Certainty of the evidence- The overall certainty of evidence was low or very low, permitting little confidence in the results presented. Most of the included studies were old and not adequately designed. There were also many differences between the studies in terms of design and inclusion criteria. We assessed the certainty of the evidence for the primary outcome of all‐cause mortality as low and for the outcomes of clinical failure and bacteraemia occurring after randomisation as very low.
Anat Stern, Elena Carrara, Roni Bitterman, Dafna Yahav, Leonard Leibovici, Mical Paul
Implications for practice
The relative paucity of data, variability of the included trials, and low certainty of the evidence preclude strong conclusions on the safety of antibiotic discontinuation before neutropenia resolution among patients with febrile neutropenia. By showing no difference in mortality and clinical failure, our review can be used to support the implementation of existing guidelines which allow for the discontinuation of antibiotics in stable patients disregarding their neutrophil count. In patients at high risk of bacteraemia, antibiotic discontinuation should be considered on an individual basis.
Implications for research
Our main conclusion is that well‐designed, adequately powered randomised controlled trials (RCTs) are needed addressing the safety of stopping antibiotics before neutropenia resolution among high‐risk haemato‐oncological patients, separately for adults and children.
Based on the review of existing trials, the design features we deem important for such a trial include the following. The trial should include a homogenous patient population with febrile neutropenia, with all patients fulfilling clear criteria for antibiotic initiation. We believe that recruitment and randomisation should occur at the time point of planned antibiotic discontinuation to avoid the need to exclude patients with documented or suspected bacterial microbiologically documented infections and clinically documented infections and to minimise the potential for selection bias. A prospective consent to participate in the study when febrile neutropenia develops can possibly be sought from patients at the time of admission to streamline recruitment and allow inclusion of a more representative sample of patients, since at the time of febrile neutropenia patients may not be well enough to provide informed consent. Patients should be included only once into the trial. All‐cause mortality should be assessed. Basing the sample size calculation on antibiotic treatment days, an indirect outcome measure, will lead to the lack of power for assessment of clinical patient‐relevant outcomes. The sample size can be performed on a hierarchical outcome or using the Desirability of Outcome Ranking (DOOR) strategy, addressing survival and patients' well‐being, to achieve a meaningful and feasible sample size (Evans 2015). In such an RCT, we would expect to see an evaluation of resistance selection or development through clinical assessment of infections caused by multidrug‐resistant bacteria and surveillance of colonisation by multidrug‐resistant bacteria.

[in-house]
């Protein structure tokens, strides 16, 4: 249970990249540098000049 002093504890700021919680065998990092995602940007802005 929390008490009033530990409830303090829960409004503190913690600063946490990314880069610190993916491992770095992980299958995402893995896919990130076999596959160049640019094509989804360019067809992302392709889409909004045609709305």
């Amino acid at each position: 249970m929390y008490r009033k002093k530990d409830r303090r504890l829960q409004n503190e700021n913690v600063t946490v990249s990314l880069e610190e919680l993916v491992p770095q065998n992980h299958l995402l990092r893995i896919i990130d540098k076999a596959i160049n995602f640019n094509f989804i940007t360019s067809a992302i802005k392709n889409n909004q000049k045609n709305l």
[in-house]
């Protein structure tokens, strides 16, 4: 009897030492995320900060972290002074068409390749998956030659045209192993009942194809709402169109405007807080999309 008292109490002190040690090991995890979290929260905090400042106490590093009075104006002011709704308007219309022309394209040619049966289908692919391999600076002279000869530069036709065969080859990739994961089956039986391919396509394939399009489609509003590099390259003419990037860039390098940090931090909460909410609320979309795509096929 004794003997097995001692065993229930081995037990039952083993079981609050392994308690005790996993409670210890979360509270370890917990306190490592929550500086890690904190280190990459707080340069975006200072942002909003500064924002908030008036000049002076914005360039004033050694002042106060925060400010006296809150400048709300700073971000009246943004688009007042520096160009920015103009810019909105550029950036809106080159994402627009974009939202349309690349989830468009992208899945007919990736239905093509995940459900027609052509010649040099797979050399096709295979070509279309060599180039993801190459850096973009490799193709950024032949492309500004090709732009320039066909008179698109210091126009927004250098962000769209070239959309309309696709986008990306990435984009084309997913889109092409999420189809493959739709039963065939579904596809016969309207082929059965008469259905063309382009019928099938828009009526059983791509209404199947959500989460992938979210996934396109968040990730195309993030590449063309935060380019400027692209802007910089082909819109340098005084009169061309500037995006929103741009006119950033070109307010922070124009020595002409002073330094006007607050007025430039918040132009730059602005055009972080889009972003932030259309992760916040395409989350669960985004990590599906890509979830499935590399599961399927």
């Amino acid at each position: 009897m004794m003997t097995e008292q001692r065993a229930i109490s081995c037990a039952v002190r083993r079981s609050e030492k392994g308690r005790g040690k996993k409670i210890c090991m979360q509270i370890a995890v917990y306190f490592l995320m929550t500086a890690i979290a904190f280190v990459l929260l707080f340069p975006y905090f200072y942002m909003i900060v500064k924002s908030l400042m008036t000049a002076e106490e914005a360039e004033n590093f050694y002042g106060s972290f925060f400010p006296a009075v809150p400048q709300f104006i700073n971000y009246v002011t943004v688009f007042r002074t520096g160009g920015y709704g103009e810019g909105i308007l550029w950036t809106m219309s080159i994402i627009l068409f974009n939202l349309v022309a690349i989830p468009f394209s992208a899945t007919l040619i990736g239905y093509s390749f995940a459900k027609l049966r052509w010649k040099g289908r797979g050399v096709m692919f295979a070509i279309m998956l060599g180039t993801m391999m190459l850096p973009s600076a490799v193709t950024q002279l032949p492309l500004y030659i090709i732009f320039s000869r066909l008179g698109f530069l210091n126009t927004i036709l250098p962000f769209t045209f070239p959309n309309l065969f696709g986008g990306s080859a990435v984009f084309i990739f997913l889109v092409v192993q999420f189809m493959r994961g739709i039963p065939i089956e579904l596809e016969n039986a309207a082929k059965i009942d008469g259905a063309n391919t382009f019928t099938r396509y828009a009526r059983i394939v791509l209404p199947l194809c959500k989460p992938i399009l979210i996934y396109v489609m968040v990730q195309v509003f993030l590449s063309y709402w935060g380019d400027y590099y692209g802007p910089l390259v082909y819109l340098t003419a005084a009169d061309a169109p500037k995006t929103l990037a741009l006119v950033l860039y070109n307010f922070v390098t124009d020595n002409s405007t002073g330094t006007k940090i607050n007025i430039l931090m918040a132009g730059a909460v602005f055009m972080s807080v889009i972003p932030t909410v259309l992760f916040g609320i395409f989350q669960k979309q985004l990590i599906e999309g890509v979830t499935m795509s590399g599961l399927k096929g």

In summary, existing RCTs cannot provide clear evidence that policies for early antibiotic discontinuation in febrile neutropenia are associated with fewer fungal infections, Clostridium difficile or secondary infections caused by resistant bacteria. Early antibiotic discontinuation in febrile neutropenia of unknown origin may be associated with higher rates of bacteraemia and documented infections, but this does not appear to translate to higher clinical failure rates or worse survival. In an era of pan‐resistant bacteria among neutropenic cancer patients, more efforts should be invested in research defining the optimal duration of antibiotics in specific patient groups.